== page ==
According to Bloomberg data, assets in currency-hedged exchange-traded funds had more than halved by the beginning of 2018 from their 2015 peak of $63 billion. Yet about 81% of hedged funds have outperformed their unhedged equivalents over the last 12 months, a figure that rises to 89% over a five-year time frame.
The problem is that many investors came late to the game, and by the time they got into these funds the dollar rally had stalled. Being hedged was not a good option in 2017 as the dollar was weak relative to the US’s biggest partners.
The environment was benign during the early part of 2018, but in the second quarter the dollar began to strengthen across a range of currencies – particularly the renminbi but also the euro and the pound – on the back of US president Donald Trump’s spats over trade and tariffs.
A typical investor’s perspective would therefore be that the US currency was weak in 2017, and while it has gained ground over the last six to eight months, says IndexIQ chief investment officer Sal Bruno, it is unclear whether that rally will continue into 2019 or whether the US is coming to the end of its tightening cycle.
“A further complication is the safe-haven status of the dollar, which means it would benefit from increased turbulence around issues such as Brexit and disagreements over Italy’s budget,” he says. “The decision on whether to hedge also depends on which currency the investor is exposed to – the yen has held up well against the dollar this year, for example.”
Ben Seager-Scott, chief investment strategist at Tilney Group, says investors making currency calls is another reason why money is flowing out of currency-hedged ETFs, adding that increased currency volatility has effectively forced investors to take a view on likely movements.
These investors are typically considering factors such as purchasing power parity (which compares different countries’ currencies through a ‘basket of goods’ approach) or real effective exchange rates – the weighted average of a country's currency in relation to an index of other major currencies, adjusted for the effects of inflation – when making these calls.
However, Seager-Scott warns that these are weak signals that are of limited value in the short term.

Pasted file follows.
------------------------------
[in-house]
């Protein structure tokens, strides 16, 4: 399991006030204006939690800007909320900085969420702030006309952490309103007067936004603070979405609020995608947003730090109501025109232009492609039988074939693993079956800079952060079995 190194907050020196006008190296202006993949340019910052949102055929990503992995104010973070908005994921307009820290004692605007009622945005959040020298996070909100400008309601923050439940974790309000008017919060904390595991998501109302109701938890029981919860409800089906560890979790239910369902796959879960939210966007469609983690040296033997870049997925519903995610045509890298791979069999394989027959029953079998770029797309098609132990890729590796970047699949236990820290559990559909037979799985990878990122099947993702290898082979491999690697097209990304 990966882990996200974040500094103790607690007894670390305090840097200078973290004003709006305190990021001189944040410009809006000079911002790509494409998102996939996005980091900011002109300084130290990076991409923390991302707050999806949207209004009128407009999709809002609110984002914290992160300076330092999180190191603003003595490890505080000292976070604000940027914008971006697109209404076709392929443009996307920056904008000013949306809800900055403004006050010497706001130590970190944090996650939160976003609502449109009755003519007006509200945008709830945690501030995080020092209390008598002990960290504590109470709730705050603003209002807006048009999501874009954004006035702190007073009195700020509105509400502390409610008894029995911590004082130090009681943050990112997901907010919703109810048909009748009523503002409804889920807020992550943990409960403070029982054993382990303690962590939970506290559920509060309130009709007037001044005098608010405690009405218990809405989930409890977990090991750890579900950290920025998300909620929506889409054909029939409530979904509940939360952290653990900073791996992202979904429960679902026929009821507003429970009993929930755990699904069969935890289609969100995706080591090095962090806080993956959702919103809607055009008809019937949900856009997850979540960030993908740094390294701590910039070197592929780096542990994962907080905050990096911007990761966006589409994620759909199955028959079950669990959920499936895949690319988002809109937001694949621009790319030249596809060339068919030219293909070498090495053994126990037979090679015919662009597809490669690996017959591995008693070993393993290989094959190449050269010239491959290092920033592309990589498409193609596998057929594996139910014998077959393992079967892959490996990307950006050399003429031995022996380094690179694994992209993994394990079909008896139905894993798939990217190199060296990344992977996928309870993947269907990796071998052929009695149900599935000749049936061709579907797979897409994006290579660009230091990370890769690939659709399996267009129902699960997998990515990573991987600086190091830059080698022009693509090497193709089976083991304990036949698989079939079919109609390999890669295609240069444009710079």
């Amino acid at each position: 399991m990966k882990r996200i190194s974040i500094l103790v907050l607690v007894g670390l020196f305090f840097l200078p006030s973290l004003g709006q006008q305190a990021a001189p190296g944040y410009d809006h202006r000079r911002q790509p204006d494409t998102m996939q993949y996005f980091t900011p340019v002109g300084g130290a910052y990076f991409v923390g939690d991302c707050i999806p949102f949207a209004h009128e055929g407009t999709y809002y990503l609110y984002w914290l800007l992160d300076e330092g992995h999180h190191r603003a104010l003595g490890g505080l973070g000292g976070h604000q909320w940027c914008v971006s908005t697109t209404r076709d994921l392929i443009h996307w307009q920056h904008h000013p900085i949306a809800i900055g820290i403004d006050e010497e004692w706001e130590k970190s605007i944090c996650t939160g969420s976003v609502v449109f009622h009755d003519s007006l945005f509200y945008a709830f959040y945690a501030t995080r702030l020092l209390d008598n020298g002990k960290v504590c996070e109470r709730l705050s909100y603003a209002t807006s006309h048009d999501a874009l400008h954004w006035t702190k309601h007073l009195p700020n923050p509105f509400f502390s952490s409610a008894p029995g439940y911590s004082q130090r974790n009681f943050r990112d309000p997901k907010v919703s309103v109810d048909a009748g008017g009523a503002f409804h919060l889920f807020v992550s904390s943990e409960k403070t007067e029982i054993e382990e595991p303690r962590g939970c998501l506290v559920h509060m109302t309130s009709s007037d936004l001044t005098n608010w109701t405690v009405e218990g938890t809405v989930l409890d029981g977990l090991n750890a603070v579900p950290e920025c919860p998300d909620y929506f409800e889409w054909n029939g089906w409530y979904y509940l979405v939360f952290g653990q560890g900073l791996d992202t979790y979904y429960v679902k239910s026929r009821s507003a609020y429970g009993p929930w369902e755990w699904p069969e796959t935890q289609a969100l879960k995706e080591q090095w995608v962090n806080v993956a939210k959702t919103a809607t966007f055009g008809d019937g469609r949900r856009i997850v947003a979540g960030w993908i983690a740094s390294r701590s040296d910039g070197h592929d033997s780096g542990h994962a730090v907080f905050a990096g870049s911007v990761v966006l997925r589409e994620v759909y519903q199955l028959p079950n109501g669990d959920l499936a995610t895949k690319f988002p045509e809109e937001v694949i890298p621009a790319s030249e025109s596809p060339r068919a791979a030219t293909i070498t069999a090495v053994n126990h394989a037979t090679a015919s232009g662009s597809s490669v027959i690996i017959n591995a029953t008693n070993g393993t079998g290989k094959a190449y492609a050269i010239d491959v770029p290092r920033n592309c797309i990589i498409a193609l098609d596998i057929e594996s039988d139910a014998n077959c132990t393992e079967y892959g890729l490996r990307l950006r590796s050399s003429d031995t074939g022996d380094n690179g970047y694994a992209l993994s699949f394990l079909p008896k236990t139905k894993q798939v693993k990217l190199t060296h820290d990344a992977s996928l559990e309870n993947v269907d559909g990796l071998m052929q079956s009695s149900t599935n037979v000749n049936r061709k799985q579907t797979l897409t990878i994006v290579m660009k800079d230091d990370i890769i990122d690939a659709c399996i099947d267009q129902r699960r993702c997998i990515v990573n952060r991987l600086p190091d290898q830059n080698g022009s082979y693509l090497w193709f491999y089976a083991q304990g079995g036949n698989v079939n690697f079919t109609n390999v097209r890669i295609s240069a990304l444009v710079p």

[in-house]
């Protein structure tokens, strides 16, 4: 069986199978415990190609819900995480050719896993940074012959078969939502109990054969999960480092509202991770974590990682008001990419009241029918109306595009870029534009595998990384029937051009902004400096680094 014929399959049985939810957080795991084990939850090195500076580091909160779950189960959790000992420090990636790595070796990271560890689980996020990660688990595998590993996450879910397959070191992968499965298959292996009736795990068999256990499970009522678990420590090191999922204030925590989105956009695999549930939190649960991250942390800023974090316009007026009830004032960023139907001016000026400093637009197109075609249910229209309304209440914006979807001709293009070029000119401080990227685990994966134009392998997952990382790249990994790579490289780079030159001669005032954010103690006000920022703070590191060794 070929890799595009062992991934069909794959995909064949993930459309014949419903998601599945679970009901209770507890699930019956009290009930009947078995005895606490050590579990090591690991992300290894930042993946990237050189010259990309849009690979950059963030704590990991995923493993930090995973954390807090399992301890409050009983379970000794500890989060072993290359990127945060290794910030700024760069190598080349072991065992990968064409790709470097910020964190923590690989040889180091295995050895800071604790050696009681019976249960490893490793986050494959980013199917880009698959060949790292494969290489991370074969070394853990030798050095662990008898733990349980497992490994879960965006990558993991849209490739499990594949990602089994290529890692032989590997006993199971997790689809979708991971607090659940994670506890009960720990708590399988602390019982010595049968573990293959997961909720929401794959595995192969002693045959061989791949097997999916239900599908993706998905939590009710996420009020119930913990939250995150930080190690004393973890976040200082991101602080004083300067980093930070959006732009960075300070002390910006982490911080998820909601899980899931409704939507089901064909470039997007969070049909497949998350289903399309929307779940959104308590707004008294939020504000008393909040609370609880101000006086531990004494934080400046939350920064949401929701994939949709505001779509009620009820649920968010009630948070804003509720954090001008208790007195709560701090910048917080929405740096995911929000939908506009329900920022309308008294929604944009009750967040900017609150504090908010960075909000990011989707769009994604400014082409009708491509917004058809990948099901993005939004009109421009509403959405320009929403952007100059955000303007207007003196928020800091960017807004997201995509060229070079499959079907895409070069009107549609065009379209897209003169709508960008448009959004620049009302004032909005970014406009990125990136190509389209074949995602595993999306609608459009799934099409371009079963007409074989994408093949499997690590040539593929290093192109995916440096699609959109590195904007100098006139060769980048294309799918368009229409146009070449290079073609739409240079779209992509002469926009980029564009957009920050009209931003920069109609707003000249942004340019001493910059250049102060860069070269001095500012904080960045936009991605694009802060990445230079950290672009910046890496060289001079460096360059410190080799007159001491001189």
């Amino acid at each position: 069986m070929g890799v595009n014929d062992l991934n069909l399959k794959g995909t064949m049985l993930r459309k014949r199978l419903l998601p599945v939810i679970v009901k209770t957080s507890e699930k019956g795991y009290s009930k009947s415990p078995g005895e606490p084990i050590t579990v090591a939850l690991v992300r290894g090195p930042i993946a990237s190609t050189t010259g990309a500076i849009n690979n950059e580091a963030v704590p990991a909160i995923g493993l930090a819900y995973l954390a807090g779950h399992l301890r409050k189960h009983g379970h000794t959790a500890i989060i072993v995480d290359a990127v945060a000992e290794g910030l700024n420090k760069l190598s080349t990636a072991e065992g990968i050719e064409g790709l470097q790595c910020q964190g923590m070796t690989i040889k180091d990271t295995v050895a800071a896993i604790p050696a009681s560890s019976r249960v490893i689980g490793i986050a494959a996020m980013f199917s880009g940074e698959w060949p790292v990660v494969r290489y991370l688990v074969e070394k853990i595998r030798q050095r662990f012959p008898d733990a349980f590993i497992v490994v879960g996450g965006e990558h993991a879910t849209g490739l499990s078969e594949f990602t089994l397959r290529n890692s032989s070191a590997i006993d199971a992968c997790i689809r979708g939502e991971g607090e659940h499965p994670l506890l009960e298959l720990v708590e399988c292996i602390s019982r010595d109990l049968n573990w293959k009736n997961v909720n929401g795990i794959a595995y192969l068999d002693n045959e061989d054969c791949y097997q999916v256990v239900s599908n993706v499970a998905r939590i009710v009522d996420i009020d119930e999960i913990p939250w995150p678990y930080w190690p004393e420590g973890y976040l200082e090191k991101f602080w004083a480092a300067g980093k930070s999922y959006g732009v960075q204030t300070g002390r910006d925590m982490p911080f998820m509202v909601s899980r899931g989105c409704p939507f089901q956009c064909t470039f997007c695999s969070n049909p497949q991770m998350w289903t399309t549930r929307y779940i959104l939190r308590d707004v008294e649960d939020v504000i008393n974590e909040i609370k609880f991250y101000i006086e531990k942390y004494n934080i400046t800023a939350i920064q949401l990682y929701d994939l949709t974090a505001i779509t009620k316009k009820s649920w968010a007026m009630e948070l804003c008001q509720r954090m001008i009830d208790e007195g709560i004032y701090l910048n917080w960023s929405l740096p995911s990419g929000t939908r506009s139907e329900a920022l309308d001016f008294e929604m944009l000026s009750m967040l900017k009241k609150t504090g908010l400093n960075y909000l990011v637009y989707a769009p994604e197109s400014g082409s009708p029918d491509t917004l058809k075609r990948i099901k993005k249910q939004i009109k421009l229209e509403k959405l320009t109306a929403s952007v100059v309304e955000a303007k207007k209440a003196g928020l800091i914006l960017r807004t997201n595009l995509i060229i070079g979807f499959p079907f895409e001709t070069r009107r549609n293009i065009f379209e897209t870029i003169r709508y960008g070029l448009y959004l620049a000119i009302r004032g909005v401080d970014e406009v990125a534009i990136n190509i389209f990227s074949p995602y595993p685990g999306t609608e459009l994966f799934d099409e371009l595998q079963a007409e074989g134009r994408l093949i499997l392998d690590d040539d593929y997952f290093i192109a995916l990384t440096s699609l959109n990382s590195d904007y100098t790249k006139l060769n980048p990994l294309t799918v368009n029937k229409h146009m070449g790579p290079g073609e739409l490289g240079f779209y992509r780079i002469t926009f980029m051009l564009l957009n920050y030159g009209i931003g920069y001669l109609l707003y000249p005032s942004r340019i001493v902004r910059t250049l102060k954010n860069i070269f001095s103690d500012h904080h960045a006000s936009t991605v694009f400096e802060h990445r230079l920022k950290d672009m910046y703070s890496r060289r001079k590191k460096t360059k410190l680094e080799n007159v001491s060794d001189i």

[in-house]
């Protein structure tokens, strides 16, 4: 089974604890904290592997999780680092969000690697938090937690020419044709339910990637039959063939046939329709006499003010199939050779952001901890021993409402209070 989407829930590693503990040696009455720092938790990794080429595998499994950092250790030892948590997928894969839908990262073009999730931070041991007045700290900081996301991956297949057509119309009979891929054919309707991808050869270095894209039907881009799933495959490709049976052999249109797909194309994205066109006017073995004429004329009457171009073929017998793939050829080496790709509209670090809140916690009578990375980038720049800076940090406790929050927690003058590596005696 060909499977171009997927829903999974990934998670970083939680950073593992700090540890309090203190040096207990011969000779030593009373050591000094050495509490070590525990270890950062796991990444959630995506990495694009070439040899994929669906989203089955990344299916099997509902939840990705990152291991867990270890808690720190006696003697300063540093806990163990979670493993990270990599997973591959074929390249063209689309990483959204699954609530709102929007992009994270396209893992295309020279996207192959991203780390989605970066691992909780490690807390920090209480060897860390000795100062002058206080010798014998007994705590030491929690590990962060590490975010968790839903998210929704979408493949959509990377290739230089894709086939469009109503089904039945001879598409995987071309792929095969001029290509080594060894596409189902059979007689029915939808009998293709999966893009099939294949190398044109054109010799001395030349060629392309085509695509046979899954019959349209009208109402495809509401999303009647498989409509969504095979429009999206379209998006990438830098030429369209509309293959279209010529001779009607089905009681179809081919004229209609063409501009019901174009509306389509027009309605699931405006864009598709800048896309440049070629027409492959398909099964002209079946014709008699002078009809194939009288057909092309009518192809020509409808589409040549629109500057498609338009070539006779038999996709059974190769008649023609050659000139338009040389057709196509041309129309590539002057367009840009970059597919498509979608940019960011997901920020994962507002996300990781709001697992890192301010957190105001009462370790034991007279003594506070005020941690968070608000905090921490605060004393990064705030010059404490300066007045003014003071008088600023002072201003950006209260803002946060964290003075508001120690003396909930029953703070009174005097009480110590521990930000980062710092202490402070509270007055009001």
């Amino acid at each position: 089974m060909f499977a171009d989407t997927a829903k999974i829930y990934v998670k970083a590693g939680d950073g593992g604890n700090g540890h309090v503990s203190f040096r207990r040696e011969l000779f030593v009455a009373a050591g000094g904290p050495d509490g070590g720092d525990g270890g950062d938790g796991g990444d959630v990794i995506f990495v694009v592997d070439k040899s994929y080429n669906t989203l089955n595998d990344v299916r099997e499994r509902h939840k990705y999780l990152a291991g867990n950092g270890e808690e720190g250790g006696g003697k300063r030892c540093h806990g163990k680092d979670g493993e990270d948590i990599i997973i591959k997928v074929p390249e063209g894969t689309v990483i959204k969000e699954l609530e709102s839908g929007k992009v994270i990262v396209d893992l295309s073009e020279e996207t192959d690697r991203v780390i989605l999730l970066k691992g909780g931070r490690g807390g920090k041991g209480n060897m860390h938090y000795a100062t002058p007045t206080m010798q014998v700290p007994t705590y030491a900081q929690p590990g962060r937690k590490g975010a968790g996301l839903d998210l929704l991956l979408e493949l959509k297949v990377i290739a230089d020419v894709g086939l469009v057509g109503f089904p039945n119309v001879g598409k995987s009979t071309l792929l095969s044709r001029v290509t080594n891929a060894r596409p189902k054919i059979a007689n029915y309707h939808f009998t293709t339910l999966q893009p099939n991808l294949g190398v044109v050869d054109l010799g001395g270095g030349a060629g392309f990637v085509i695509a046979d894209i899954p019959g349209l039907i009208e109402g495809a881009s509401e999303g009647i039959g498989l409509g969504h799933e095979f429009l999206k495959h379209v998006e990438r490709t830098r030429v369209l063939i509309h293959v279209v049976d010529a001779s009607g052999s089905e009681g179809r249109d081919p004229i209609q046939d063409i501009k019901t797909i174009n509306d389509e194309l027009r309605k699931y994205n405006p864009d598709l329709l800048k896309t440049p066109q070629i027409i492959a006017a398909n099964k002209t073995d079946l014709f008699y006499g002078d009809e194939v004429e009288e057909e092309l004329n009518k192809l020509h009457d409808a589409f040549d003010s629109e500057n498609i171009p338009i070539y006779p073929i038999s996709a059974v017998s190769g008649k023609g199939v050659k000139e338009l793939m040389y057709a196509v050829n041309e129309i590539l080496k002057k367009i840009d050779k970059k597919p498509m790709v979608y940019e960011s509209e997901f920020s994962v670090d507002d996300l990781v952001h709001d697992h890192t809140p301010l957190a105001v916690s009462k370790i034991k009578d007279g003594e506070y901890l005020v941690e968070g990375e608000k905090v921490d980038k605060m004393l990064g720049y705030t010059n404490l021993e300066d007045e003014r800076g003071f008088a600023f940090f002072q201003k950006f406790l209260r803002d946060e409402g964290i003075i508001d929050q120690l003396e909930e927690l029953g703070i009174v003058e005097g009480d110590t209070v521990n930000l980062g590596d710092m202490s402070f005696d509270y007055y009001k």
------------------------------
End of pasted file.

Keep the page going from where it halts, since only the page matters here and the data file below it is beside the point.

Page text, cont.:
Christopher Gannatti, head of research in Europe at WisdomTree agrees.
“Major currency moves are an obvious prompt for investors to assess their use of currency-hedged ETFs,” he says, “but it is very difficult for them to determine how a currency is going to move and when.
“The point at which you are most confident will be the point at which it moves the other way.”
The fact that so many investors were not hedged in 2018 indicates that they have not become better at making currency calls, according to Bruno, who adds that part of the explanation for money flowing out of these funds is that where they don’t have a strong conviction either way, investors will be tempted to take the cheapest option – which is to do nothing.
“There has also been intense focus on fees, which is a distraction to investors’ evaluation of the underlying investment strategy,” he says. “We have seen a lot of money moving out the most expensive funds.”
Costs tend to be around 30 basis points for a fully hedged fund, compared with seven or eight points at a fully unhedged fund and around 20bp at a typical half-hedged fund.
“If an investor is paying an additional 12 basis points to be half-hedged and is saving 3% a year (the approximate difference between the unhedged and the partially hedged developed international equity ETF return so far this year), that is a decent trade to make,” suggests Bruno.
Eric Wiegand, head of ETF strategy at DWS, is also bullish about the prospects for currency-hedged ETFs.
“We have a range of currency-hedged Xtrackers ETFs and will be launching more currency-hedged share classes throughout 2019,” he says. “Earlier [in 2018], we changed our ETF currency hedging methodology from static monthly hedging to dynamic hedging with resets aligned with currency moves. This is an indication that the market is developing and maturing.”
Even if some investors may not want them right now, there will be points through a cycle when they will want to be hedged, which explains why firms such as JPMorgan and WisdomTree are launching new funds at a time when money is flowing out of this sector, concludes Seager-Scott.